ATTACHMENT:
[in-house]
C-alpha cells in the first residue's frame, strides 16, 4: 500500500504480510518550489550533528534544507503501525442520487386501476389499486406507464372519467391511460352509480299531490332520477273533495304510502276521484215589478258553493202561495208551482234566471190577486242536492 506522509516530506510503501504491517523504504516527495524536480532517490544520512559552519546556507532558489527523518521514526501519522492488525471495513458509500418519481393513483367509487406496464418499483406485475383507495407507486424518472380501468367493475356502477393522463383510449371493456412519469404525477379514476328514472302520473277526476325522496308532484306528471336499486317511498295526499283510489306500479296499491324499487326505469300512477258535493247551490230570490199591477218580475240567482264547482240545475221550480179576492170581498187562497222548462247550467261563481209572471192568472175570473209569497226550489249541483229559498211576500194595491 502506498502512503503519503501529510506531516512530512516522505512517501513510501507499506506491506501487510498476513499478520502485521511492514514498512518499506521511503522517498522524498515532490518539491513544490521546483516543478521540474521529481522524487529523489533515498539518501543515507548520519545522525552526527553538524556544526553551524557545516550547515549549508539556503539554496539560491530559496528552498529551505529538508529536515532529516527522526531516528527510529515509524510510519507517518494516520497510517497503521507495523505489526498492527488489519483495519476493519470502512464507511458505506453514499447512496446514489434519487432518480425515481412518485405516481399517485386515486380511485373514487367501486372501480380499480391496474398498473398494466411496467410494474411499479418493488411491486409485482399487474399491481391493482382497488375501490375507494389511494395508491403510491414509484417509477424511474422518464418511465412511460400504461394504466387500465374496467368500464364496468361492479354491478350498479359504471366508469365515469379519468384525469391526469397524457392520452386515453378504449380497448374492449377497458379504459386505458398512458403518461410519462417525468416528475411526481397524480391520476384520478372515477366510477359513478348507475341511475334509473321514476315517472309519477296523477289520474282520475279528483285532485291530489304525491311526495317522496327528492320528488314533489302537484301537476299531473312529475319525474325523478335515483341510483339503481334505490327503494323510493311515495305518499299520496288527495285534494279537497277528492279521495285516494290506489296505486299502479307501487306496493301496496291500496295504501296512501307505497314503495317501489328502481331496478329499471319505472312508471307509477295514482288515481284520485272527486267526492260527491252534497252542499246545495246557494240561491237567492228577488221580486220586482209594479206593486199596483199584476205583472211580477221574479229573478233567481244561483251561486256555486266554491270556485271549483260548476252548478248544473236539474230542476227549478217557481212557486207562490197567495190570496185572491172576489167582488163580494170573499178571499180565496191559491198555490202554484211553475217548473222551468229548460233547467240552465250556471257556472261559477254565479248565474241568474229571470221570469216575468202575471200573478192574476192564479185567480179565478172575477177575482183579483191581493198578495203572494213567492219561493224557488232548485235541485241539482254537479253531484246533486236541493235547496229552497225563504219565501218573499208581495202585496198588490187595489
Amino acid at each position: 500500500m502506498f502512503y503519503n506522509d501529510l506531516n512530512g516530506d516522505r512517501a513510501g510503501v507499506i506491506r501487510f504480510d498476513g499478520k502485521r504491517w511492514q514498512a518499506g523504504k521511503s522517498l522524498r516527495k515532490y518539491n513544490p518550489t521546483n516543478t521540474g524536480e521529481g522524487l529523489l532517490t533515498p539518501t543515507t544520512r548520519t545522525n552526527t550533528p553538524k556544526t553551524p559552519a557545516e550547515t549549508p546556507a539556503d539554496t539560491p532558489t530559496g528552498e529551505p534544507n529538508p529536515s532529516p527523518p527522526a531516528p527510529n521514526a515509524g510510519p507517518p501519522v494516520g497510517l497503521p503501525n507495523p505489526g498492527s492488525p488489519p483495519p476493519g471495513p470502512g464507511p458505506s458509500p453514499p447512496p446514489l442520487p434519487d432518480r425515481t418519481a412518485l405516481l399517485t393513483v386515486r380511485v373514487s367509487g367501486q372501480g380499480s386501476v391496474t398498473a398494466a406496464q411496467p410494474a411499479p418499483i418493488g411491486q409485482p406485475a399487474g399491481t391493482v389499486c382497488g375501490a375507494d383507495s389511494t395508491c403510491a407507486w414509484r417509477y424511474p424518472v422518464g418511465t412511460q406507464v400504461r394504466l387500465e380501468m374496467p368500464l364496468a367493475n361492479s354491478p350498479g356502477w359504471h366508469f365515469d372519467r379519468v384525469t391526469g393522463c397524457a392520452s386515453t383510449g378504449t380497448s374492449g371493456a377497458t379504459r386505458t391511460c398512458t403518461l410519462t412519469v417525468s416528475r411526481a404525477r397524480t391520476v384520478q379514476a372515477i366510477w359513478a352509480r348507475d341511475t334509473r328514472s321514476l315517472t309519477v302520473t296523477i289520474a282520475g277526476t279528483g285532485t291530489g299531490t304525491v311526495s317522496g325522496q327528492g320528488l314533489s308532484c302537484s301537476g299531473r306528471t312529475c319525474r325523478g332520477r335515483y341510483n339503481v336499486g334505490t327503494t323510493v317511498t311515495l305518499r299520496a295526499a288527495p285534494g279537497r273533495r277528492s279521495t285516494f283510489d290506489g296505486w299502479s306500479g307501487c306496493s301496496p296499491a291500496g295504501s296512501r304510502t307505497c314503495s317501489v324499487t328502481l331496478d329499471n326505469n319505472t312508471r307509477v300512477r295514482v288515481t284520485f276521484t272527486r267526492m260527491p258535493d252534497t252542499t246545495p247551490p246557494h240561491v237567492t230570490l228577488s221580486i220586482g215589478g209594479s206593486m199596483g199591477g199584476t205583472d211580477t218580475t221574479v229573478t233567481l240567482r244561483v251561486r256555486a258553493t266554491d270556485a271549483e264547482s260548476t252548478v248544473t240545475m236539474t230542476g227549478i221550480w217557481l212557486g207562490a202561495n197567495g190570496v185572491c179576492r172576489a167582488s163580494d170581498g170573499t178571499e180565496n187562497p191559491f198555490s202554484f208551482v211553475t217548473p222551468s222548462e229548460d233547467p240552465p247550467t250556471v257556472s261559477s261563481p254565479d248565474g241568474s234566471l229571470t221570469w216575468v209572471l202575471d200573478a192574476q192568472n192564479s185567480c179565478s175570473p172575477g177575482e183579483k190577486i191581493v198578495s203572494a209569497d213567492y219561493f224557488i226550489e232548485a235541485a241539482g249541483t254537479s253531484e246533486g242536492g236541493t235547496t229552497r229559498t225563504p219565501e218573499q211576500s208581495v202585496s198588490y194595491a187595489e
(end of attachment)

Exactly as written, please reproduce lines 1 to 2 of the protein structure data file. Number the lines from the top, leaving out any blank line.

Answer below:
[in-house]
C-alpha cells in the first residue's frame, strides 16, 4: 500500500504480510518550489550533528534544507503501525442520487386501476389499486406507464372519467391511460352509480299531490332520477273533495304510502276521484215589478258553493202561495208551482234566471190577486242536492 506522509516530506510503501504491517523504504516527495524536480532517490544520512559552519546556507532558489527523518521514526501519522492488525471495513458509500418519481393513483367509487406496464418499483406485475383507495407507486424518472380501468367493475356502477393522463383510449371493456412519469404525477379514476328514472302520473277526476325522496308532484306528471336499486317511498295526499283510489306500479296499491324499487326505469300512477258535493247551490230570490199591477218580475240567482264547482240545475221550480179576492170581498187562497222548462247550467261563481209572471192568472175570473209569497226550489249541483229559498211576500194595491 502506498502512503503519503501529510506531516512530512516522505512517501513510501507499506506491506501487510498476513499478520502485521511492514514498512518499506521511503522517498522524498515532490518539491513544490521546483516543478521540474521529481522524487529523489533515498539518501543515507548520519545522525552526527553538524556544526553551524557545516550547515549549508539556503539554496539560491530559496528552498529551505529538508529536515532529516527522526531516528527510529515509524510510519507517518494516520497510517497503521507495523505489526498492527488489519483495519476493519470502512464507511458505506453514499447512496446514489434519487432518480425515481412518485405516481399517485386515486380511485373514487367501486372501480380499480391496474398498473398494466411496467410494474411499479418493488411491486409485482399487474399491481391493482382497488375501490375507494389511494395508491403510491414509484417509477424511474422518464418511465412511460400504461394504466387500465374496467368500464364496468361492479354491478350498479359504471366508469365515469379519468384525469391526469397524457392520452386515453378504449380497448374492449377497458379504459386505458398512458403518461410519462417525468416528475411526481397524480391520476384520478372515477366510477359513478348507475341511475334509473321514476315517472309519477296523477289520474282520475279528483285532485291530489304525491311526495317522496327528492320528488314533489302537484301537476299531473312529475319525474325523478335515483341510483339503481334505490327503494323510493311515495305518499299520496288527495285534494279537497277528492279521495285516494290506489296505486299502479307501487306496493301496496291500496295504501296512501307505497314503495317501489328502481331496478329499471319505472312508471307509477295514482288515481284520485272527486267526492260527491252534497252542499246545495246557494240561491237567492228577488221580486220586482209594479206593486199596483199584476205583472211580477221574479229573478233567481244561483251561486256555486266554491270556485271549483260548476252548478248544473236539474230542476227549478217557481212557486207562490197567495190570496185572491172576489167582488163580494170573499178571499180565496191559491198555490202554484211553475217548473222551468229548460233547467240552465250556471257556472261559477254565479248565474241568474229571470221570469216575468202575471200573478192574476192564479185567480179565478172575477177575482183579483191581493198578495203572494213567492219561493224557488232548485235541485241539482254537479253531484246533486236541493235547496229552497225563504219565501218573499208581495202585496198588490187595489